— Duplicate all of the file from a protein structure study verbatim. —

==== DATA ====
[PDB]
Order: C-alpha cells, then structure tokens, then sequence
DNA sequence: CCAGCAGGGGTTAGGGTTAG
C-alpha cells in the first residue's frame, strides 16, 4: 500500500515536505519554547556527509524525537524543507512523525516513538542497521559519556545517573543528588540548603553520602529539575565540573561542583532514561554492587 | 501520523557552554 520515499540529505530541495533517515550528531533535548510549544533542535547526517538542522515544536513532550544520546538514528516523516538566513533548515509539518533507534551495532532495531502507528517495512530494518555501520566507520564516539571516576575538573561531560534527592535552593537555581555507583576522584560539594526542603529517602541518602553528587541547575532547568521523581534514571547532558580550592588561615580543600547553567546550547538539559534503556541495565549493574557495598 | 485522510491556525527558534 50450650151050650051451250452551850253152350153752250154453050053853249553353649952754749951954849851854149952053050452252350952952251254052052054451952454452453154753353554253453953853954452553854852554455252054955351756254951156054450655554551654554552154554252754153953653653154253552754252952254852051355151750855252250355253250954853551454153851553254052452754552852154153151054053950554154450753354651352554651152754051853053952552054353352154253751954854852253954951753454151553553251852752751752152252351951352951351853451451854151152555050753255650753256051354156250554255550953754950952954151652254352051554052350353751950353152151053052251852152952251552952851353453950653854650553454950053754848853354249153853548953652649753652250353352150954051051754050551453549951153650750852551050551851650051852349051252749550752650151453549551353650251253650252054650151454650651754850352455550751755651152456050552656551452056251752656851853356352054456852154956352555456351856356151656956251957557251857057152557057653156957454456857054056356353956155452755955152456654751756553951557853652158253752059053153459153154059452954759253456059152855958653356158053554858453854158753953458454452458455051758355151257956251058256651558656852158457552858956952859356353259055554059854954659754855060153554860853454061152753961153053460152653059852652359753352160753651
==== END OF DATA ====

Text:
[PDB]
Order: C-alpha cells, then structure tokens, then sequence
DNA sequence: CCAGCAGGGGTTAGGGTTAG
C-alpha cells in the first residue's frame, strides 16, 4: 500500500515536505519554547556527509524525537524543507512523525516513538542497521559519556545517573543528588540548603553520602529539575565540573561542583532514561554492587 | 501520523557552554 520515499540529505530541495533517515550528531533535548510549544533542535547526517538542522515544536513532550544520546538514528516523516538566513533548515509539518533507534551495532532495531502507528517495512530494518555501520566507520564516539571516576575538573561531560534527592535552593537555581555507583576522584560539594526542603529517602541518602553528587541547575532547568521523581534514571547532558580550592588561615580543600547553567546550547538539559534503556541495565549493574557495598 | 485522510491556525527558534 50450650151050650051451250452551850253152350153752250154453050053853249553353649952754749951954849851854149952053050452252350952952251254052052054451952454452453154753353554253453953853954452553854852554455252054955351756254951156054450655554551654554552154554252754153953653653154253552754252952254852051355151750855252250355253250954853551454153851553254052452754552852154153151054053950554154450753354651352554651152754051853053952552054353352154253751954854852253954951753454151553553251852752751752152252351951352951351853451451854151152555050753255650753256051354156250554255550953754950952954151652254352051554052350353751950353152151053052251852152952251552952851353453950653854650553454950053754848853354249153853548953652649753652250353352150954051051754050551453549951153650750852551050551851650051852349051252749550752650151453549551353650251253650252054650151454650651754850352455550751755651152456050552656551452056251752656851853356352054456852154956352555456351856356151656956251957557251857057152557057653156957454456857054056356353956155452755955152456654751756553951557853652158253752059053153459153154059452954759253456059152855958653356158053554858453854158753953458454452458455051758355151257956251058256651558656852158457552858956952859356353259055554059854954659754855060153554860853454061152753961153053460152653059852652359753352160753651